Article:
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1. McCormick Bridgehouse & Chicago River Museum 376 N Michigan Ave, Chicago, IL 60601

Honor Chi history by starting at river level, gazing up at the massive gears that make up our most famous moveable bridge, then spiraling your way up the five-story bridgehouse to catch picture-perfect views, all for a totally-worth-it four dollar admission fee.

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2. S. R. Crown Hall 3360 S State St, Chicago, IL 60616

Completed in 1956, this Mies van der Rohe stunner -- which he once described as "almost nothing" because of its simplistic design -- not only rocks Landmark status, it's home to the College of Architecture at the Illinois Institute of Technology.

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3. Smith & Wollensky 318 N State St, Chicago, IL 60611

If you prefer your steaks dry-aged and butchered on site and a your wine lists lengthy, and if you prefer enjoying those steaks and wines with a scenic view of Chicago while you sit along the water in Marina City, you might want to hit up this classic.

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4. House of Blues 329 N Dearborn St, Chicago, IL 60654

Fans of R&B, Gospel, Jazz and Roots-based Rock & Roll migrate to this venue inside historic Marina City on the reg. Even if you're not a music fan you should get the all-you-can-gorge Gospel Brunch every Sunday, because it's all-you-can-gorge.

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5. The Matchbox 770 N Milwaukee Ave, Chicago, IL 60622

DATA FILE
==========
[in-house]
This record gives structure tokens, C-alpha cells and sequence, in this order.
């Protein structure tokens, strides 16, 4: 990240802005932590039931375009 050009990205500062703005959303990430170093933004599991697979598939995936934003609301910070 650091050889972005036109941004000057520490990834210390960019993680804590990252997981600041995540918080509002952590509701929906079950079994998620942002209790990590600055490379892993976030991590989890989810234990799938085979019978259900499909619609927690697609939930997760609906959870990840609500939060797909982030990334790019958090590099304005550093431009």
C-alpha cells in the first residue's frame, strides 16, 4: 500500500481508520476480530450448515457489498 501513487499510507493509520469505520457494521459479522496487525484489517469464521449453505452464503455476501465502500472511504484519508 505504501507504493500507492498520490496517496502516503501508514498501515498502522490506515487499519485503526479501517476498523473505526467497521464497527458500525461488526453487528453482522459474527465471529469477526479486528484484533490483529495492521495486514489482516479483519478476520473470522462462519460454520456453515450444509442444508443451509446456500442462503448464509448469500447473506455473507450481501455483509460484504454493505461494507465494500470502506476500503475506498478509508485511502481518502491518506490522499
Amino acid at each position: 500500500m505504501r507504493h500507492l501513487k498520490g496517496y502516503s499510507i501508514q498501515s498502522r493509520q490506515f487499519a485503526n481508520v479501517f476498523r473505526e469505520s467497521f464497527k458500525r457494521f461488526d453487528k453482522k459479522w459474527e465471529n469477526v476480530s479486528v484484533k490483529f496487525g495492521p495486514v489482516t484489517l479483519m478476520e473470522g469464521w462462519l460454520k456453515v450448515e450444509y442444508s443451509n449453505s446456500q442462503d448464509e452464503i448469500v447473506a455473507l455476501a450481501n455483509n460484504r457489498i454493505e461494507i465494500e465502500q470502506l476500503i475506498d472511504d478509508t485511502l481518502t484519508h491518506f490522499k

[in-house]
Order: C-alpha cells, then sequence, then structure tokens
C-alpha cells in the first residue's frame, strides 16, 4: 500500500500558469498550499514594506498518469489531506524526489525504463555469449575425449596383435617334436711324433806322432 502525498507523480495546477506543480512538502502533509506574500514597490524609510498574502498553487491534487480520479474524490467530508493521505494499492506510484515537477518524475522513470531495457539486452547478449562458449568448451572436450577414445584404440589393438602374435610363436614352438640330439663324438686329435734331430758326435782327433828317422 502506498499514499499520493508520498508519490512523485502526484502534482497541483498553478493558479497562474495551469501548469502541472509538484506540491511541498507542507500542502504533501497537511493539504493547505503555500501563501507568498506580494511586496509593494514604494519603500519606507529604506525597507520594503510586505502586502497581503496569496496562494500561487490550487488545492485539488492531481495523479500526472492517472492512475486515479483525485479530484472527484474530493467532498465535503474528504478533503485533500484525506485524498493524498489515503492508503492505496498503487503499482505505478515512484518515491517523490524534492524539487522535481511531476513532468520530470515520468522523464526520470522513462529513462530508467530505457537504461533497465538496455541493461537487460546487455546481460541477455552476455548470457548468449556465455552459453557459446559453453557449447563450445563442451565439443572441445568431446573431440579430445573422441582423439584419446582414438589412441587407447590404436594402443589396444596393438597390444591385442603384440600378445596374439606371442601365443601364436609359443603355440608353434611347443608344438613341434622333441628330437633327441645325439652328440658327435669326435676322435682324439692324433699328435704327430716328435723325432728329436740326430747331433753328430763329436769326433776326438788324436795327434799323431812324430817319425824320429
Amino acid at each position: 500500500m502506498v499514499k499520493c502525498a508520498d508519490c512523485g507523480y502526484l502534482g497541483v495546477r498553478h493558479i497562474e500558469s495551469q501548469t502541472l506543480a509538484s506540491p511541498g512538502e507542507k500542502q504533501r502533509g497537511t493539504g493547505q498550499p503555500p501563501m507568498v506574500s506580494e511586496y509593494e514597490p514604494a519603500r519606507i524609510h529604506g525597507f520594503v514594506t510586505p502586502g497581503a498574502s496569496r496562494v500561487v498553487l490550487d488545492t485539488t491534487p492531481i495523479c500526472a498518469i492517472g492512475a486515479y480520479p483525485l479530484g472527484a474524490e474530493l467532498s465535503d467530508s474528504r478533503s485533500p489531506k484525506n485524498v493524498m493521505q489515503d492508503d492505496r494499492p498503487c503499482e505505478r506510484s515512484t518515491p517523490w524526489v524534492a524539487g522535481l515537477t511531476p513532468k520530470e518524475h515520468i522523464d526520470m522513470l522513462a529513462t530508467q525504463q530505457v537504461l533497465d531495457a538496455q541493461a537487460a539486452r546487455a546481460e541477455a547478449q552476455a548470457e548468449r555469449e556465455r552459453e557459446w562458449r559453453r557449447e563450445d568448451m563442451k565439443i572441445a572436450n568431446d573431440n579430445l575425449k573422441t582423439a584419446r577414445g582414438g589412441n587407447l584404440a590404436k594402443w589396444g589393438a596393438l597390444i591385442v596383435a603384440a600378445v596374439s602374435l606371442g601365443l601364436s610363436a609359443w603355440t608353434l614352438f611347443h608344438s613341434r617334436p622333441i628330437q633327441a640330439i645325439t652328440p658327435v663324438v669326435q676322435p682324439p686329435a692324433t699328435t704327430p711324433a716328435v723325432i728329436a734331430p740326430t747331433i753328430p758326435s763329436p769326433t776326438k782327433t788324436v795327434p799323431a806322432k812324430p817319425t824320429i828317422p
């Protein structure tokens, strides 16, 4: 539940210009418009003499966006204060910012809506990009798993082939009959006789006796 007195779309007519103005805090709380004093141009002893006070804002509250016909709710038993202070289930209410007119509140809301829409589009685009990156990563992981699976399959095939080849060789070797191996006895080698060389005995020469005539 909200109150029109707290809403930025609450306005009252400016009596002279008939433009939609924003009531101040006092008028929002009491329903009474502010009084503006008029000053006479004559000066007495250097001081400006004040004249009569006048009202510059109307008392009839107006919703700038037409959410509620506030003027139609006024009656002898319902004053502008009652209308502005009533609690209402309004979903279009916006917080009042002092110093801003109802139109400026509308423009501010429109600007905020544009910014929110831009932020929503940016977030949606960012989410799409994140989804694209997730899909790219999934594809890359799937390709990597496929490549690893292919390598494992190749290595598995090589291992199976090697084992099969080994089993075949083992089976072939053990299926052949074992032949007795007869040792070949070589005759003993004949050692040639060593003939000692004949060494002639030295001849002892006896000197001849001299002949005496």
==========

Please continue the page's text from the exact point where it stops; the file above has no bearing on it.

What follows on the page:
As the self-proclaimed "most intimate bar in Chicago" at only 460sqft, The Matchbox is not for those who require substantial personal space. It is, however, for folks who enjoy high-quality cocktails like fresh lime juice gimlets and Manhattans garnished with tasty french cherries, paired with emphatic conversation with friends and strangers at very close range. Having stood at the corner of Ogden and Milwaukee for over 75 years, the divey hallway-eqsue space is a Chicago staple, with red tin ceilings, a dark-wooded bar, and ever-present rows of christmas light dangling above shelves crammed with liquor. The place serves a handful of bar snacks -- panko-crusted mozzarella, bacon-wrapped-scallops, wings -- and in the warmer months, there is side walk seating available (with far more space and far less character than the joint's interior).

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6. 1871 222 Merchandise Mart Plz, Chicago, IL 60654 (River North)

The Great Chicago Fire of 1871 and the rebuilding of one of America's biggest cities are the inspiration for this community of digital entrepreneurs who call this shared environment their office. Want to see it for yourself? Get a tour.

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7. GT Fish and Oyster 531 N Wells St, Chicago, IL 60654 (River North)

Headed up by Michelin starred chef Giuseppe Tentori, this eatery has been taking seafood out of its shell since 2011 with inventive, progressive, and surprising takes.